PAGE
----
The high priest Caiaphas hosts the chief priests and elders to plot to kill Jesus (Matt 26:3-4). Although they want to arrest Jesus, they do not want to do so during the Passover festival. The festival celebrates God redeeming Israel out of their slavery in Egypt, and so celebrates the origins of Israel as a nation. The large crowds gathered for Passover occasionally rioted when provoked. If Jesus was thought to be a king or a messiah, then arresting him could lead to dangerous riots and perhaps even a Roman intervention. See Josephus, War 2.223-227; Ant. 20.105-112.
To avoid a public arrest, they want to take Jesus “by stealth” (ESV) or “secretly” (NIV). The noun δόλος (dolos) refers to deceit or cunning, the related verb δολόω is used for false accusations, “to make false through deception or distortion” (BDAG). Most of us are familiar with politicians manipulating facts to get what they want. The high priest and his cronies are willing to say and do what it takes to get Jesus out of the way quietly. Ironically, they will get him out of the way, but not quietly!
Judas agrees to betray Jesus (26:14-16). After the anointing at Bethany, Judas Iscariot approaches the chief priests and offers to deliver Jesus into their hands. In Matthew, other than listing his name with the disciples, this is the first mention of Judas.Judas is a common name in the first century, looking back to Judas Maccabees as well as Judah, the patriarch whose tribe included David and the line of kings. John 6:71 adds that his father was Simon, another common name in the first century which refers to both a Hasmonean and patriarch.
The meaning of Iscariot is less clear. The word (Ἰσκαριώθ) It likely refers to Kerioth, a village in southern Judea, twelve miles south of Hebron. The meaning would be “Judas, from Kerioth” (BDAG suggests אִישׁ קְרִיּוֹת). Others suggest the name is related to an Aramaic word, seqarya, meaning “the false one” (Nolland, Matthew, 412). However, some scholars suggest the word is related to. σικάριος, a sicarii, an urban assassin or bandit. The Sicarii were active before the Jewish Revolt and were a major factor in destabilizing Jerusalem prior to AD 70.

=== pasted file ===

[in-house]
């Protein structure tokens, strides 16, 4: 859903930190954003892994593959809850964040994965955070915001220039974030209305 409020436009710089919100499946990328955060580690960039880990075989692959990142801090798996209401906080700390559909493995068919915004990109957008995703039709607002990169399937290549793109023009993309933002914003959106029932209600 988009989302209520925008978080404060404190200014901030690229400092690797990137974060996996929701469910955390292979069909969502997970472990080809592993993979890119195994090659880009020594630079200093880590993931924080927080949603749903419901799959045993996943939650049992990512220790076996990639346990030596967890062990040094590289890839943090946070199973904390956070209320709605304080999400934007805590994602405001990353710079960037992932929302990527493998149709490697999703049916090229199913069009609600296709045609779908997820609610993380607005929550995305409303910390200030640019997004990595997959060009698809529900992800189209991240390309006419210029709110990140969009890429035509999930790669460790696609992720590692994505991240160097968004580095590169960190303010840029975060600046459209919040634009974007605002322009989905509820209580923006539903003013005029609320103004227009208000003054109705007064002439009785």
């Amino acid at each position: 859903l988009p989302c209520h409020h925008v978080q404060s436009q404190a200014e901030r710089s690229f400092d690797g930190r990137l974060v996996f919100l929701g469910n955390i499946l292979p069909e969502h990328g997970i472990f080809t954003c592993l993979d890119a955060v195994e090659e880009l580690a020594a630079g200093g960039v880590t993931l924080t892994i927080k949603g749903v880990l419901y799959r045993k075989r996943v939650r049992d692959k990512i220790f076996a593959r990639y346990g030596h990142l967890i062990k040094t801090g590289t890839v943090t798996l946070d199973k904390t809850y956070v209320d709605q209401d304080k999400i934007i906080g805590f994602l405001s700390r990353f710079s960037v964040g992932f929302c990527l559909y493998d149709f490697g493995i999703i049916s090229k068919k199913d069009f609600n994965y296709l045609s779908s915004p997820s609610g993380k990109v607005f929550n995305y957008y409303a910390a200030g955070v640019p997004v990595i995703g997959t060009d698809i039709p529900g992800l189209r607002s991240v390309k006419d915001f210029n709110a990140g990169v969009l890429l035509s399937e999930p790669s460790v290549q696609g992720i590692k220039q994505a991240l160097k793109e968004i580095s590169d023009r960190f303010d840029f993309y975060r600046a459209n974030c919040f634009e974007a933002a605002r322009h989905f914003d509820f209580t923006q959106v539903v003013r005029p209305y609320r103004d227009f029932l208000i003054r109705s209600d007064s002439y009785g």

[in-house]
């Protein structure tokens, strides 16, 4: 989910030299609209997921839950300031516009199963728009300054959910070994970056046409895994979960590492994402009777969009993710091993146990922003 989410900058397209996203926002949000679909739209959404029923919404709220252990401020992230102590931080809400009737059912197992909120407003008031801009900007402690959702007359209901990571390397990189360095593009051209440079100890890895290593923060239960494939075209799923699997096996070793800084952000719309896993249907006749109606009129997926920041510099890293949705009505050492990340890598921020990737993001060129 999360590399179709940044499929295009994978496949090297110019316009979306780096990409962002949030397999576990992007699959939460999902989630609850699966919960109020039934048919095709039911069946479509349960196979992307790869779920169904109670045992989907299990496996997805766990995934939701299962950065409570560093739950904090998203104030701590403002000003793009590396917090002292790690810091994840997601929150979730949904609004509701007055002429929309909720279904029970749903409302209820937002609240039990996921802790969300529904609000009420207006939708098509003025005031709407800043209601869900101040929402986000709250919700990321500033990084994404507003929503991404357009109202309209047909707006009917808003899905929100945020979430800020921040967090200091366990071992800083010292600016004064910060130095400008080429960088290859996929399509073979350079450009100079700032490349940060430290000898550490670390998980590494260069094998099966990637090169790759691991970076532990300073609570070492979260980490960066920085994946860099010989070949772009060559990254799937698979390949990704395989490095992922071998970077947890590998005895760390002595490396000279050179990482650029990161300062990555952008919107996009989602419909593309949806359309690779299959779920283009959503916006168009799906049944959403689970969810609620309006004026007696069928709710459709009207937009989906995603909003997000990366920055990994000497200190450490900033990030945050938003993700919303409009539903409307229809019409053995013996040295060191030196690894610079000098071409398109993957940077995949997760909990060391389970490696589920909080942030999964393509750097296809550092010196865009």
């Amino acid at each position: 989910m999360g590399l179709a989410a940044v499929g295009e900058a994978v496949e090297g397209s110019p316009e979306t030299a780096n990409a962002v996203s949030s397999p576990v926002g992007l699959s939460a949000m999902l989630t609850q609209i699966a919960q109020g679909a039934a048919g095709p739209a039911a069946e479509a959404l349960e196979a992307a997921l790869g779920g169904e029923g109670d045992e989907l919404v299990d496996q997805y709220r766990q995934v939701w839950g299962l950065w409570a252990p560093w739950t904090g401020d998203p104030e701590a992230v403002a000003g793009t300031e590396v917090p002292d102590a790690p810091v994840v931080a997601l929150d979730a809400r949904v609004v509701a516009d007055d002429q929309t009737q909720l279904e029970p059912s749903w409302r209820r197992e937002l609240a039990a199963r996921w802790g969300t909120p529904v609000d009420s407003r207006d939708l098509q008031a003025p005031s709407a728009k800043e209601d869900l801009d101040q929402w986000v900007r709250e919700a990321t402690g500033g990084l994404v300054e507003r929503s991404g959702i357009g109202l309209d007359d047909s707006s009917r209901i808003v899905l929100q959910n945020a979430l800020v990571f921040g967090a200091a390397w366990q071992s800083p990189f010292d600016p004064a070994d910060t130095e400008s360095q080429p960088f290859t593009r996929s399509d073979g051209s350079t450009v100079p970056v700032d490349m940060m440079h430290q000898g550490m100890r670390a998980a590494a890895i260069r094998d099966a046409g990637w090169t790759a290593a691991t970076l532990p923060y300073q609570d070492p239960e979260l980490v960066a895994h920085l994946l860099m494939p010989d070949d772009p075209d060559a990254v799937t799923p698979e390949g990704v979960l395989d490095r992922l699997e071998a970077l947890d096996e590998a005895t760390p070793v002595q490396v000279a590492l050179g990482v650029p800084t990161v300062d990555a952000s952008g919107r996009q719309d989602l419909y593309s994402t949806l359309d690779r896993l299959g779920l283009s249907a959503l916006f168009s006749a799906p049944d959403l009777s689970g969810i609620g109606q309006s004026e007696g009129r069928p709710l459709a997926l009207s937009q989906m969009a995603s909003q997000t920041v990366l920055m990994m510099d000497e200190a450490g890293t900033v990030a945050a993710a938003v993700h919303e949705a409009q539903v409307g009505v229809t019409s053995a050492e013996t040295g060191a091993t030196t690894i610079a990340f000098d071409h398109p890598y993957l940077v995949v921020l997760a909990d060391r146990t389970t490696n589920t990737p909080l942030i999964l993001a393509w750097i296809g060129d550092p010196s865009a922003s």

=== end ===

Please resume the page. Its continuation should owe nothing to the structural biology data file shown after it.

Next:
Why did Judas betray Jesus? Matthew follows Mark by telling the story of the anointing at Bethany before Judas’s offer of betrayal. In Mark, “there were some” who objected (Mark 14:4), but Matthew is more specific, the disciples (οἱ μαθηταὶ) were indignant that the woman anointed Jesus with the expensive oil rather that give the money to the poor. John adds an important detail to the anointing story: the disciple who raised the objection to the woman’s waste of perfume was Judas (John 12:4), and John calls him a thief who was stealing from the moneybag (John 12:6).
The chief priests give Judas thirty pieces of silver (26:15) to help them arrest Jesus quietly. In Matthew 10:9 Jesus told his disciples not to take any money, yet now Judas takes 30 pieces of silver (Wilson, Matthew 14-28, 340. Wilson also comments: the chief priests seem to have extra money available for nefarious purposes!) In Mark 14:10-11 and Luke 22:3-6, the elders promised to give money to Judas, but no specific amount is mentioned. Matthew has added the detail of thirty pieces of silver (probably a denarius). Why?
There are two possible sources for the thirty pieces of silver. First, Exodus 21:32 states that if your animal accidentally kills someone’s slave, the slave owner was compensated with thirty shekels of silver. However, most commentators connect the thirty pieces of silver with Zechariah 11:12. A shepherd is paid thirty pieces of silver and then throws the money “into the house of the Lord, to the potter” (11:13). After he regrets his betrayal, Judas will throw his thirty pieces of silver into the house of the Lord (27:5) and the priest will buy a potter’s field with the money.
From that time, Judas began to look for an opportunity to betray Jesus (26:16). He was paid to “deliver” Jesus, so Judas is looking for a convenient time and place to arrest Jesus quietly, away from the Passover crowds.
Following Mark, Matthew puts the anointing at Bethany in the middle of the story of Judas offering to betray Jesus. Like Mark’s use of the cursing of the fig tree to explain the temple action (Mark 11:12-25). Why did Judas offer to betray Jesus? What provoked the Jewish leaders to arrest and execute Jesus before Passover? Both questions are answered by the anointing at Bethany.